Maria Gaspar, Haunting Raises Specters (By A.G.), 2015, installation view. Digitally printed dye sub fabric, aluminum, beaded chain, grommets. 10 x 160 feet. Photo: Peter Harris.

(Center) Sherrill Roland, The Jumpsuit Project: After the Wake Up, 2017. Primer paint and screwdrivers. (Right) Michelle Handelman, Beware the Lily Law, 2011. Single-channel video, 27:47 minutes. Installation view. Photo: Peter Harris.

An intimate handling of vulnerability comes through in the single-channel video “Men Who Swallow Themselves in Mirrors” by Sable Elyse Smith, which is part of the Incarcerate section. Partly an interview with her imprisoned father, the video shows a close-up of him shaving his head as the Al Green song “Love and Happiness” plays, and the crescendo repeatedly cuts off, preventing the guitar riff from joining the rest of the instruments in the band. The tension communicates in equal measure the humanity and the mundane frustration of a system that works against Black men.

While the exhibition takes care not to create spectacle of others’ pain, the effect of an immersive installation by Maria Gaspar, “Haunting Raises Specters (By A.G.)” lingers long after passing through it. A curtain digitally printed with the photograph of the outer walls of the Cook County Jail in Chicago hangs in a spacious, floating rectangle, an incredibly ethereal echo of a building that holds about 6,100 people daily. Viewers can casually slip from one side of the “prison wall” to the other and are allowed to move the curtain along the track, changing the shape of the “walls.” The fabric is sheer, and through the curtain, trophies from a nearby installation by Carl Pope glitter. From another view, projections of prisoners appear just larger than life in Michelle Handelman’s “Beware the Lily Law,” featuring narratives of trans women in men’s prisons and trans men in women’s prisons. The video contributes to the Incarcerate theme, its subjects seemingly outside the “walls” while guests are within them. The irony of Gaspar’s piece resonates at the tactile level, and the symbolism of rendering transient what seems immovable functions well in concert with the accompanying works of art.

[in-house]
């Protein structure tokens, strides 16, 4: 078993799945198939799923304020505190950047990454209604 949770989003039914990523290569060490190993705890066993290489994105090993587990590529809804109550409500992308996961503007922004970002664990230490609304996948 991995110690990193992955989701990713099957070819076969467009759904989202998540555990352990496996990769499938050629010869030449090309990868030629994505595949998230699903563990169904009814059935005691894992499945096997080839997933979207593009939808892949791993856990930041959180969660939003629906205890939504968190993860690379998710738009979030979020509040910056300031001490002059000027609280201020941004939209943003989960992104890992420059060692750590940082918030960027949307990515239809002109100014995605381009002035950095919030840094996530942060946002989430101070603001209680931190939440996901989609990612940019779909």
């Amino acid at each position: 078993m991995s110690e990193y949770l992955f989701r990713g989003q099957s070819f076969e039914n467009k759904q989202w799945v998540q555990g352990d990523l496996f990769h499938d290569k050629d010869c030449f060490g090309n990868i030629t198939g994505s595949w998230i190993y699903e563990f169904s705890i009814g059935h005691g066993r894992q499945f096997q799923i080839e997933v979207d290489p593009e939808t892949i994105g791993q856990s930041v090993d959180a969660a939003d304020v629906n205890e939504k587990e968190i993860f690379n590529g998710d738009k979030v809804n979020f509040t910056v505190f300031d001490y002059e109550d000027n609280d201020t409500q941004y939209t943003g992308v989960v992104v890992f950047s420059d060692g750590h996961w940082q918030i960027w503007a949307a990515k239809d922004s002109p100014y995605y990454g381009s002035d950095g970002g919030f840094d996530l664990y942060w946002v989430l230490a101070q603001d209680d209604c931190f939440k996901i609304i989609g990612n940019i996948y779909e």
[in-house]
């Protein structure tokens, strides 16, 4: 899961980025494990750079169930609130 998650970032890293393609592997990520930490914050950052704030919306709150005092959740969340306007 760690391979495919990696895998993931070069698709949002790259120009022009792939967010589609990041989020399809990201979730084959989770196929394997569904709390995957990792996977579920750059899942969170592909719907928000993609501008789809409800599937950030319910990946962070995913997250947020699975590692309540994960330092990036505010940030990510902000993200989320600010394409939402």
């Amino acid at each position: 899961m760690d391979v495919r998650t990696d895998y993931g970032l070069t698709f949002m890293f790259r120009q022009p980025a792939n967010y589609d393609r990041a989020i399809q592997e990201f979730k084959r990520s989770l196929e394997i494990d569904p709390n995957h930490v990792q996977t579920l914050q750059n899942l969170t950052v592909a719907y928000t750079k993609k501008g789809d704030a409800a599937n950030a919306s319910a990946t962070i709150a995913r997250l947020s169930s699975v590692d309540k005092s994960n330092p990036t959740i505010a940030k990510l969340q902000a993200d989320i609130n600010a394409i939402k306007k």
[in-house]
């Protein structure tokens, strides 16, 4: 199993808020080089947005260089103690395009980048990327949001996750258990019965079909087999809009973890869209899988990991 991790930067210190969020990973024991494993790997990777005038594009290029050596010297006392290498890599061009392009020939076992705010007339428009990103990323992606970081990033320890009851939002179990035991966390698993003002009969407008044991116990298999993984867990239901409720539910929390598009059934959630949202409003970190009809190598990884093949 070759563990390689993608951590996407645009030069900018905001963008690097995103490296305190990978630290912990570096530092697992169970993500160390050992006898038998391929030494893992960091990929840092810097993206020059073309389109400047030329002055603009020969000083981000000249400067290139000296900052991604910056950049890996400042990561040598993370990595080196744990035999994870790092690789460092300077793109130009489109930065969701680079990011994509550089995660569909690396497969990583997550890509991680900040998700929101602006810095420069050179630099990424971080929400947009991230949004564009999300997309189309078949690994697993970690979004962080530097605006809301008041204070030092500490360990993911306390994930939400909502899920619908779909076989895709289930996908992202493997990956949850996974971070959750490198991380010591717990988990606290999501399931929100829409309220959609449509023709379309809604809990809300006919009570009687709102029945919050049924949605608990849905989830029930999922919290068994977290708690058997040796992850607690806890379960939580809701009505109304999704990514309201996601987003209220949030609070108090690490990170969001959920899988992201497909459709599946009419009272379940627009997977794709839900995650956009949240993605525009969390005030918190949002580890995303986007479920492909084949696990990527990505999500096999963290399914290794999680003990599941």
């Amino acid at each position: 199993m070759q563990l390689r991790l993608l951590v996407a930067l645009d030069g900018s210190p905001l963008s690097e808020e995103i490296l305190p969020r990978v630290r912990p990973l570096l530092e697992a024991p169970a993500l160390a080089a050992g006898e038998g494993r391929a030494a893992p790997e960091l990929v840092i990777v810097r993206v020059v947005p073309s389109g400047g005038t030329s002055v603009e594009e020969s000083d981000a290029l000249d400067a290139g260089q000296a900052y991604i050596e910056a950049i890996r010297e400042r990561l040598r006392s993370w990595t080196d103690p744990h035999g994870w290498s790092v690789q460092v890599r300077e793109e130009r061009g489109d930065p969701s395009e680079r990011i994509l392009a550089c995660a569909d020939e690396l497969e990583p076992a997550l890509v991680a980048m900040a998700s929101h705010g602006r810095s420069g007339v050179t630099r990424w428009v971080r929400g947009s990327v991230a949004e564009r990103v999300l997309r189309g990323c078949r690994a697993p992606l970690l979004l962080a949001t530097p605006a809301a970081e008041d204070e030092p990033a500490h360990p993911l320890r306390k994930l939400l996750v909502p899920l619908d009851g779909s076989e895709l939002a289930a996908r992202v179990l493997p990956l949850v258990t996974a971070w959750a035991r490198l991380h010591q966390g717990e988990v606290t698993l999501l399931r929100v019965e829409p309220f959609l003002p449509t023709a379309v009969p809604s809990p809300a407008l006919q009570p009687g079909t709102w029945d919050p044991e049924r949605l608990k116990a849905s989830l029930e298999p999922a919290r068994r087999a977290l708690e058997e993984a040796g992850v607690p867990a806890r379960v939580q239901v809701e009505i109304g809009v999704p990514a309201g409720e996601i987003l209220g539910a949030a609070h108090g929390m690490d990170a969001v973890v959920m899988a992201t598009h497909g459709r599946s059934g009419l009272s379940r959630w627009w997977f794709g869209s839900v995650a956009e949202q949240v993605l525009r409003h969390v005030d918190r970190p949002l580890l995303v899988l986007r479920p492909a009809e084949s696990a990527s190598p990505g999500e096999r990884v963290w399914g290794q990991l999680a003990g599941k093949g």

Just beyond Gaspar’s installation is an interactive wall by Sherrill Roland, “The Jumpsuit Project,” where visitors are invited to chisel words into a wall that is periodically painted over during the course of the exhibition using tools similar to what might be found inside a prison. This installation contributes in a direct manner to the Incarceration theme—where time is examined through the lens of a prisoner or their family. Here, Roland reflects upon his experience as a prisoner when he was jailed for a crime he did not commit. He, with a team, prepared recently vacated cells for their next inhabitants by painting walls that were not prepped or cleaned. Traces inevitably showed through the fresh paint, and the many layers provided ready means for further mark-making.

(Right) Trevor Paglen, Color Study (San Quentin State Prison, San Quentin, CA), 2016, installation view. Photo: Peter Harris.

A strong thread through the exhibition is art that is demonstratively about the process of investigation and data. “It seemed important to share the research the artists were doing with the audience,” said Puleo. At the exhibition entrance, Ashley Hunt sets a tone of fact-finding with her documentary project “Degrees of Visibility.” Reproduced photographs placed upon cardboard boxes create a scene of intentional disarray. Hunt took photos of prisons from public street views and captioned each with its prisoner population. Gallery visitors may look through the large-format photographs and take a newsprint handout with photos of covered confederate sculptures and an interview between the artist and a collaborator, Elizabeth Webb.

Like Hunt’s “Degrees of Visibility,” Trevor Paglen’s “Color Study (San Quentin State Prison, San Quentin, CA)”supports the Ground section, concentrating upon the prison structure. Paglen crops what is surely an imposing building, focusing instead upon an attractive gradient of glowing colors. Paglen’s practice evolved to focus upon surveillance and data collection, and early in his career, he was a prison rights activist. Hunt and Paglen’s contrasting approaches—one documentary, the other transcendentally polished—both train the gaze upon a complex one would ordinarily look away from.

This thoughtful exhibition has the capacity to share the framework not only of prisons, but of resistance and reform. Gaining the vocabulary for taking on systemic change is a meaningful and empowering step. “Walls Turned Sideways” provides a common language that facilitates engaged viewers to build or sustain frameworks toward prison reform. The approach is emphatically an aesthetic, humane space for study, and, upon exiting the galleries, many visitors will feel that the work has just begun.

“Walls Turned Sideways: Artists Confront the Justice System” is currently closed to the public due to COVID-19. The exhibition is viewable via the Tufts University Art Galleries mobile app by Cuseum. Learn more here.